The Gender Gap

According to the IFC Job Study, women comprise 49.6 percent of the world’s population, but make up only 40.8 percent of the formal global labor market.  While globally inequality between men and women in education has been shrinking, women are still less likely to be educated.   These gender imbalances, primarily represented by education and employment, have been coined as “the Gender Gap”.  Before one can address this unfortunate social issue, the magnitude of potential positive change and the barriers to eliminate the issue must be understood.

A research report conducted by Goldman Sachs indicated that if Australia were to reconcile its Gender Gap (hire as many women as men), its GDP could increase by 11 percent.  Conducting the same analysis for other major nations suggests that US GDP could be boosted by as much as 10 percent, Eurozone GDP by 14 percent and Japanese GDP by 21 percent.  These projections are based on women’s contributions as more efficient laborers, as well as a simple increase in laborers.

Empirical evidence indicates that female employment has a positive impact on a company’s productivity and society’s well-being. In a recent case study, Oderbrecht’s, a Brazilian engineering, construction and chemicals group, newly acquired female-led team performed tasks 35 percent faster than teams with a majority of male workers.  Additionally, employed women are more inclined to help their families and communities out of poverty.  According to the IFC Jobs Study, women-headed households were found to reinvest up to 90 percent of their income into their families, compared to 30-40 percent contributed by men.  By investing in their children, women are helping to create a more productive future generation.

The barriers that stand in the way of progress toward reconciling the Gender Gap can be categorized as legislative, cultural and financial.


  • Government Difficulties:  In many developing nations, government instability makes implementing new policies and adapting old policies very difficult. Further in 102 of 141 economies, there already exists at least one legal difference between men and women that could hinder women’s economic opportunities – IFC Job Study.
  • Cultural Norms:  Much of the world still holds traditional views when it comes to women’s roles. Some cultures require permission from a husband to work; others don’t allow women to work outside of the home at all – IFC Job Study.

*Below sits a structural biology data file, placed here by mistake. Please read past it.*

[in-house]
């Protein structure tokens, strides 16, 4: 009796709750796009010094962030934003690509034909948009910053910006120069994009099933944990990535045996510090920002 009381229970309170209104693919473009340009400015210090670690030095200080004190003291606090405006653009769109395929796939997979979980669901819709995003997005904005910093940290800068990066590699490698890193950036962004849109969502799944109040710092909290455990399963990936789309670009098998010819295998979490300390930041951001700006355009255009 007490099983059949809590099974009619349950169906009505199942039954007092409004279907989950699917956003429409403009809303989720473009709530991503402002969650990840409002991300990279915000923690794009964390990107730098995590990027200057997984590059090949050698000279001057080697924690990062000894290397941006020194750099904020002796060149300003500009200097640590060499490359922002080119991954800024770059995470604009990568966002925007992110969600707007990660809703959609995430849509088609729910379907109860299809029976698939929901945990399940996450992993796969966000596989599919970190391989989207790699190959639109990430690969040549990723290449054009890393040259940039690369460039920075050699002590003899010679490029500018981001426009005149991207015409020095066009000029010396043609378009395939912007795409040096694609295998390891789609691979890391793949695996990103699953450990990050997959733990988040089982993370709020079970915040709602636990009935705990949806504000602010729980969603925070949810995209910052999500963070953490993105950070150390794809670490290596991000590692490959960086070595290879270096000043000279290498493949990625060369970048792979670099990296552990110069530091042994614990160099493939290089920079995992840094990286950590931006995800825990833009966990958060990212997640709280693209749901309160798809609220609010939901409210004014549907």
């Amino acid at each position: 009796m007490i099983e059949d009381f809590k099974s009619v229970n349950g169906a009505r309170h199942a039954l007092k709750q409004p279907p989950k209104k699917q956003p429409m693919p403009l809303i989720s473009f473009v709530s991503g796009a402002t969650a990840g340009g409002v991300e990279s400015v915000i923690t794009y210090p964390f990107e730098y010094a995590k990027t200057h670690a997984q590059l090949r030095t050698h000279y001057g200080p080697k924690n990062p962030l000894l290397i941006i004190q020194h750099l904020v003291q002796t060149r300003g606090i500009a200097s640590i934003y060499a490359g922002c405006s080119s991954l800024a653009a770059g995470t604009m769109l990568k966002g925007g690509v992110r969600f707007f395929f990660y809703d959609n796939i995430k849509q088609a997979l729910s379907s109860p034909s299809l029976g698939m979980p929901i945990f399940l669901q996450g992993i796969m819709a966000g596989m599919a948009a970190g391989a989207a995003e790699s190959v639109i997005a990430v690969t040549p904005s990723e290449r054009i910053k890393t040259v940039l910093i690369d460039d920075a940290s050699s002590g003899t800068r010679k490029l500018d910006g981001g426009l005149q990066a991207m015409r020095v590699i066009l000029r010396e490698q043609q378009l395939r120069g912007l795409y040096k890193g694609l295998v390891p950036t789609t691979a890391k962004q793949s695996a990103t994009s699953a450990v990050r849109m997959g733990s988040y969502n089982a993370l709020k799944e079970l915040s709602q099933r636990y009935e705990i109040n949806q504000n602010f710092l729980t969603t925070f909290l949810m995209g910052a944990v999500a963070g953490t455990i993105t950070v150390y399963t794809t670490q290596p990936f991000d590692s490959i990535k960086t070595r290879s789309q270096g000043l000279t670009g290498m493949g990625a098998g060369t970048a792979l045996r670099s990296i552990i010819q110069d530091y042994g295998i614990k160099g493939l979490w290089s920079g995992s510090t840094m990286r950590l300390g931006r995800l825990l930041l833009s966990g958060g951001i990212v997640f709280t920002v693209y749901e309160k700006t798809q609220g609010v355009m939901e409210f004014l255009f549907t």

• Financial Constraints:  Women are more likely to lack access to finance. A study of 34 countries from Western Europe to East Asia showed that women were 5 percent less likely to receive a loan – IFC Job Study.

These barriers provide a clear direction for effectively addressing the seemingly perpetual Gender Gap.  Over time, these barriers will diminish, especially where progress is intentionally encouraged. By supporting organizations and companies that implement gender-diversity hiring practices, as well as increasing awareness of the Gender Gap, we can help to eliminate it.

The Missing Middle

     Big business often dominates the financial headlines every day, as journalists, investors and politicians seemingly track every single movement of the stock and bond markets. Yet when it comes to the U.S. economy, big business is only part of the story. One infrequently hears about businesses with less than 500 employees, yet in the U.S. they represent 99.7 percent of employer firms, have created over 65 percent of net new jobs from 1994 to 2009, and account for over half of nonfarm private GDP. These smaller businesses are often considered the lifeblood of the American economy, accounting for a good portion of innovation and often helping to give rise to the next generation of industry leaders. They have been a major driver of the economic growth of the U.S., as well as almost every major developed economy.

     In developing economies, the story is somewhat different. Historically, a lack of investment capital and poor economic policies have generally suppressed the growth of these small and medium enterprises (“SMEs”). Their business owners are just like business owners in the United States – willing to work hard to expand their businesses, create real value for their economies, accept accountability for results and ultimately help contribute toward a better future for their families and communities. Unfortunately, they have historically had a number of obstacles hindering their growth, the most common of which is a lack of access to financing.

     SMEs are the backbone of most economies, and have come to be known by many names in financial markets. “Small business,” “small-cap,” “middle market,” are some of the terms used to describe those firms that typically are profitable enough to have grown past the start-up phase, but yet not big enough to finance themselves in the debt capital markets. The definition of what qualifies as an SME can vary greatly from country to country, depending on the relative size of the economy and the sector under consideration. In the United States, the Small Business Administration (SBA) defines small business broadly as those businesses with 5 to 500 employees, a definition adopted for TriLinc Global.

     The “missing middle” is a term generally used by economists to describe the lack of financing available to this vital portion of the global economy. It describes the typical situation in developing economies: the largest businesses typically dominate bank financing. Microbusinesses are primarily funded by microfinance institutions, which have helped this business segment grow over the last 20 years. Unfortunately, those small and medium-sized businesses in the middle often have a harder time accessing finance, with five out of six SMEs worldwide claiming a lack of access to sufficient capital, thus making up the “missing middle” of finance.